The assault on the BBC to advance commercial interests adopts two contradictory arguments regarding media plurality. The first uses BBC provision to justify inaction to tackle pluralism elsewhere. Accordingly, commercial monopolies matter less if BBC services ensure ‘sufficient pluralism’; including the BBC in markets helps shrink the share of other players to safer levels. The second, and more dominant, argument is that the BBC threatens and damages media plurality, ‘crowding out’ competitors. For opponents of PSB, action on plurality offers opportunities to discipline the BBC, cut the range of service, and reduce its market impact.
Similar outcomes may also result from pushing the opening up of PSB provision to external competition if the BBC’s resources are cut beyond the capacity for regrowth. When markets are opened up to commercial competitors, the institutional capacity for PSB is threatened and with it not only the overheads to sustain production cultures but training capacity, access and decent jobs. And so progressive demands to open up BBC services to strengthen political and cultural diversity, need also to meet tests of adding value, and increasing democratic oversight, rather than justifying further service cuts and top-slicing.
Dan Hind assembles a critique of the BBC’s elite consensus news provision to propose a more egalitarian-seeming allocation of funding based on public preferences. But aside from the problems of majoritarianism and market-based preferences here, we need to debate where reallocating licence-fee funds to commercial as well as community publishers, is indeed preferable to increasing democratic oversight of BBC services and advancing greater community –based interlinking of BBC resources without directly diminishing them.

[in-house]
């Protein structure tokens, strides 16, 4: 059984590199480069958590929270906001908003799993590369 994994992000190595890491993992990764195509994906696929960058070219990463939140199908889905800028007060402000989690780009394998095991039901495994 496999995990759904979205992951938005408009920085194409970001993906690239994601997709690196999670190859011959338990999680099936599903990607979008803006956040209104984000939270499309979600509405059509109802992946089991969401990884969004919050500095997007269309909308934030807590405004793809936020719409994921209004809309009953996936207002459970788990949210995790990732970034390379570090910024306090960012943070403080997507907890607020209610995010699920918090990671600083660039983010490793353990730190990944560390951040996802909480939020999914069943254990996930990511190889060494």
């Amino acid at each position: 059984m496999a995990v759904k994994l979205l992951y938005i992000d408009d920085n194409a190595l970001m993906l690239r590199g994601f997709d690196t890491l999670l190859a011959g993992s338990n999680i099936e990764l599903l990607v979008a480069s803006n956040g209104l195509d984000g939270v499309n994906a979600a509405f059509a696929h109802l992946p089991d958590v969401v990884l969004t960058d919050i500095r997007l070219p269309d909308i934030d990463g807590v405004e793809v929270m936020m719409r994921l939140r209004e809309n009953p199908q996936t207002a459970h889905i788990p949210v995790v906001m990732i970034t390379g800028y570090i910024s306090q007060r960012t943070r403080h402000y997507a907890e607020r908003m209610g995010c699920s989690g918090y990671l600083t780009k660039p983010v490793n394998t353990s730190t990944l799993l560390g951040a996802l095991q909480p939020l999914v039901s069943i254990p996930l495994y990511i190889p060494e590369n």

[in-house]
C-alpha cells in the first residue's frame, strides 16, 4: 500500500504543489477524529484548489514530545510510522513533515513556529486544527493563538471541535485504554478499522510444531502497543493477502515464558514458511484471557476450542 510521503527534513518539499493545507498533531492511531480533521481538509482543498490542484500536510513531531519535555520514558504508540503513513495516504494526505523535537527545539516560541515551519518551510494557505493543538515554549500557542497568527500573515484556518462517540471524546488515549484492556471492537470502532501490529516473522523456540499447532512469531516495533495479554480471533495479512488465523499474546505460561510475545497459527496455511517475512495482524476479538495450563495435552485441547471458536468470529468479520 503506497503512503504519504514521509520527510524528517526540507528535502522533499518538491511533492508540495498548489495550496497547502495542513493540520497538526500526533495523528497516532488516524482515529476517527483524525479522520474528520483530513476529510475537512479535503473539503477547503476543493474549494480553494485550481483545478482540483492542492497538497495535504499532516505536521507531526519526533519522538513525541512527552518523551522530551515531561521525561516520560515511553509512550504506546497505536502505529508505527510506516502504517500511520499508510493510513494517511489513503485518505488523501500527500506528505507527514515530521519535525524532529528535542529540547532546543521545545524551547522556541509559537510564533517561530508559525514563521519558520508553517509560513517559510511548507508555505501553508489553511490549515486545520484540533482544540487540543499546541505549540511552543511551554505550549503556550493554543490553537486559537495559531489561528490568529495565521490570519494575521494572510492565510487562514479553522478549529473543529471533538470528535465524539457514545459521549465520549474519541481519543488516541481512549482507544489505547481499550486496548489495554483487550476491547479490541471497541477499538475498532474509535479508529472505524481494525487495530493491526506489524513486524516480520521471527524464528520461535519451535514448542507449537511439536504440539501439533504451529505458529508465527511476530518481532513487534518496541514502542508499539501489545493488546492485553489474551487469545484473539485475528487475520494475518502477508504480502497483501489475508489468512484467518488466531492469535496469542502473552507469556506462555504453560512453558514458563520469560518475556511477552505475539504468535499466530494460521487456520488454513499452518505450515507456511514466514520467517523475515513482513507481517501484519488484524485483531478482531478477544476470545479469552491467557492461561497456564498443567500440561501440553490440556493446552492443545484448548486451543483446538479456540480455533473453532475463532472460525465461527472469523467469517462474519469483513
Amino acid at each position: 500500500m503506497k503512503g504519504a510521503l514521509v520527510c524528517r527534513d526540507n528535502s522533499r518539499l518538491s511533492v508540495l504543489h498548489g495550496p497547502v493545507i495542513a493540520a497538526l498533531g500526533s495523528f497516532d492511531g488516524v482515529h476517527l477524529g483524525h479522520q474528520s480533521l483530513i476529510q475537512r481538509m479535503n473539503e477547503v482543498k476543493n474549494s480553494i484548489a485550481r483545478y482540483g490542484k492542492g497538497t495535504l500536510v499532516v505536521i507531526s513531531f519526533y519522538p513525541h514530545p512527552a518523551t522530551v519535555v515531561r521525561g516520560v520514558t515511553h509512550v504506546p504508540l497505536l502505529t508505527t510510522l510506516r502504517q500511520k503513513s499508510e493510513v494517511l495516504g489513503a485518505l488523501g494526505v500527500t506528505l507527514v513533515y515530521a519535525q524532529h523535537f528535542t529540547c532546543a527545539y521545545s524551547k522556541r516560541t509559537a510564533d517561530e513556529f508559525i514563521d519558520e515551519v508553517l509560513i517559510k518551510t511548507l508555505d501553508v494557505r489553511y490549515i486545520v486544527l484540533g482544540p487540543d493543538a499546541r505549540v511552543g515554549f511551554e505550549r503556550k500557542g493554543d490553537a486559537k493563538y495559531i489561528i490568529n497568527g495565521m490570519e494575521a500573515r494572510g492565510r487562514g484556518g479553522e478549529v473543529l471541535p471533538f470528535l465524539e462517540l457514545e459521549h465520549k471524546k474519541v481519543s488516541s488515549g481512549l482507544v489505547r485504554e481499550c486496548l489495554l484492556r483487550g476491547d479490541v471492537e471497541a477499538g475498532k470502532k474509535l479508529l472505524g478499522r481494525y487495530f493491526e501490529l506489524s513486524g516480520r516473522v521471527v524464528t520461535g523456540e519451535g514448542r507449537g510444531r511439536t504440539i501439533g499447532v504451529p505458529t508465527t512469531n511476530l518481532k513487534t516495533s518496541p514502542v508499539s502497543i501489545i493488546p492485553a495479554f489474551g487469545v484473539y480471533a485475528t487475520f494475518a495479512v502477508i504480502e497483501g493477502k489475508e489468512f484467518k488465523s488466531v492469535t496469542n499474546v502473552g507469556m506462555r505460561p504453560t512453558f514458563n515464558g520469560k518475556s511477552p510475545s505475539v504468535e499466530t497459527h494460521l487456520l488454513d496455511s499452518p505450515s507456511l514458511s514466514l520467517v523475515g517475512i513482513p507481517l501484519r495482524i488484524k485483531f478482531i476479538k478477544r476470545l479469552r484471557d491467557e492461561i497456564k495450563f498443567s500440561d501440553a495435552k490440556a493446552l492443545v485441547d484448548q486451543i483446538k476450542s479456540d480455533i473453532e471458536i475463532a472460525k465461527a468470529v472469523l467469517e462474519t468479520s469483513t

Into such debates falls the authoritative study by Barwise and Picard which tackled head on the charge that the BBC distorts the market and so makes it harder for commercial competitors to meet consumers needs. Their report concludes that removing the BBC would not unleash a supposedly government–capped market but would shrink cultural provision. Total TV industry revenue would most likely be lower, total content investment would be 5–25% lower, and investment in first-run UK content would be 25–50% lower - ‘a severe blow to UK production companies’ - and while the impact on viewers would vary, ‘most would suffer a reduction in both choice and value for money’.
This debate matters for the BBC, and it matters for the whole public service broadcasting sector, but it has an even greater significance. It matters for the way in which 21st century public-facing media is governed. The CPBF argues that commercial providers with a significant share of media markets should meet public interest obligations. These, depending on market share and service, range from adherence to industry-agreed codes, to protection for editors and content producers, through to requirements to invest in newsgathering or original production. Rather than shrink the space for public service media, we need public interest obligations as a condition for all media providers who hold significant market share.